Relational databases store information in tables — in columns that describe aspects of an item and rows which tie together the columns. The SQL Boolean algebra operations — AND, OR, NOT — operate on true and false values (in contrast with elementary algebra, which deals with numbers).
Whereas addition and subtraction, for example, operate upon numbers, some aspects of the world deal with the either-or nature of truth. It is true that a blue whale is bigger than a minnow. It is false that dinosaurs and humans lived contemporaneously. Computing systems need some special way to represent the truth of things.
This blog entry will cover the BOOLEAN data type and the AND, OR, and NOT operators.
SQL Boolean Variables
Database implementations vary in syntax; the Boolean data type is usually written as a BOOL or BOOLEAN. Early systems provided only number variables, so some databases have their boolean data type as merely an alias for INTEGER. False here is zero and true is one (or anything non-zero),
BOOLEAN HappyCustomer ;
Create a boolean variable with syntax that parallels creating integer variables:
CREATE TABLE reality ( CustomerID INTEGER UNIQUE, HappyCustomer BOOLEAN );
Boolean values are the keywords true and false:
INSERT INTO reality VALUES ( 1, TRUE ), ( 2, FALSE ) ;
The SQL Select operator will return Boolean values:
SELECT HappyCustomer FROM reality ;
Boolean values are usually case-insensitive, with TRUE, True, and true being synonymous. Your database will probably display Boolean values consistently in only one case.
Boolean Values Returned From Comparisons
Boolean values are all around, even when not explicitly declared as variables. For example, the arithmetic comparison ( 3 > 2 ) — three is greater than two — returns a boolean false. This is how conditional statements work; the arithmetic comparison is done and the execution branch is chosen based on the resulting truth value.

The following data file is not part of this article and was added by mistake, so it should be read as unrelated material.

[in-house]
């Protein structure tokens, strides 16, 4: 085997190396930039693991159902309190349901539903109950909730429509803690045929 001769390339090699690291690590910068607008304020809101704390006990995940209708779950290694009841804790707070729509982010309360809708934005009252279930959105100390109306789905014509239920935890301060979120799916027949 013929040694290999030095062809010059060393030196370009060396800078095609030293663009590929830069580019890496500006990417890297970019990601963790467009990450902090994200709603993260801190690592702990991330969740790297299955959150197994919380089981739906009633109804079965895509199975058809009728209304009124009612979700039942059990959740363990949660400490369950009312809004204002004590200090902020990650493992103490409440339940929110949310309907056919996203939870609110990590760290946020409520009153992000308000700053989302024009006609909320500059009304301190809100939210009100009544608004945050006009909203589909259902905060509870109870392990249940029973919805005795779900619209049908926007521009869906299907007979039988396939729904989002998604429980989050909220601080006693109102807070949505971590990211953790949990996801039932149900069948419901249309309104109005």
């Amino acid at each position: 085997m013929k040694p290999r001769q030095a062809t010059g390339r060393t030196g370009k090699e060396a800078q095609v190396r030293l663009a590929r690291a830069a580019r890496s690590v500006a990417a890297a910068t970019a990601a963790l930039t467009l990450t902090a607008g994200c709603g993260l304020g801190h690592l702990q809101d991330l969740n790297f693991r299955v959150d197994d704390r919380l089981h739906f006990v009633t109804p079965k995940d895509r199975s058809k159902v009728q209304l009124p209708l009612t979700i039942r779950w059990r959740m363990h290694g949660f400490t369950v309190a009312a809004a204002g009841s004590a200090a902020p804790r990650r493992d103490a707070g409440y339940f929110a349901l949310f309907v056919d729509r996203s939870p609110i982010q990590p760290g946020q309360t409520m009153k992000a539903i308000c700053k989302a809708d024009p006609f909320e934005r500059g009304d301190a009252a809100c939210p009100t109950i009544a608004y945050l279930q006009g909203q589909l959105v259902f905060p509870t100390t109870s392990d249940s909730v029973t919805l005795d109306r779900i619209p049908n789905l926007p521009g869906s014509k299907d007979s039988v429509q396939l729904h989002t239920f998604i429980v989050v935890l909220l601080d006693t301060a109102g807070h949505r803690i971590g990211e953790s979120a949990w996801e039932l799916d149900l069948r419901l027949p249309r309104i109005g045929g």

IF ( wait_time > 20 ) THEN HappyCustomer = false; ELSE HappyCustomer = true ; END IF;
Boolean operators — AND, OR, and NOT — operate on boolean values. (Boolean operators “logically” compare while numeric operators “arithmetically” compare.)
Boolean AND and OR are “binary” — that is to say they operate on two arguments, while NOT is “unary” — operating on one argument.
Boolean AND — also known as conjunction — returns true if both arguments themselves are true. SQL statements with multiple Boolean operations compare arguments logically two at a time, from left to right.
IF brilliant AND tortured AND poor THEN artiste = 'genius' ; END IF ;
Note that the above is syntactic sugar for the following, more verbose, statement:
IF ( brilliant = true ) AND ( tortured = true ) AND ( poor = true ) THEN artist = 'genius' ; END IF ;
Boolean OR — also known as disjunction — returns true if either argument is true.
IF piquant OR spicy OR zesty OR pickled OR brandied THEN savory = true ; END IF ;
Boolean NOT — also known as negation — returns the logical opposite of its one argument.
IF NOT ( WantsGood AND WantsFast AND WantsCheap ) THEN possible = true ; END IF ;
Other Boolean Operators
In the interest of completeness, mention ought be made of some of the other binary boolean operations:
NAND returns false if both inputs are true, otherwise true.
NOR returns true if both inputs are false, otherwise false.
XOR — exclusive OR — returns false if both of the inputs are either false or true, otherwise true.
XNOR — exclusive NOR — returns true when both the inputs are either false or true, otherwise false.
Covered here has been an overview of Boolean (logical) vs algebraic (numerical) arithmetic, the SQL Boolean data type, the syntax and use of the Boolean AND, OR, and NOT operators, and mention made of the extended logical operations outside of core SQL.
SQL Sample Table Code
CREATE TABLE reality ( CustomerID INTEGER UNIQUE, HappyCustomer BOOLEAN ); INSERT INTO reality VALUES ( 1, TRUE ), ( 2, FALSE ) ;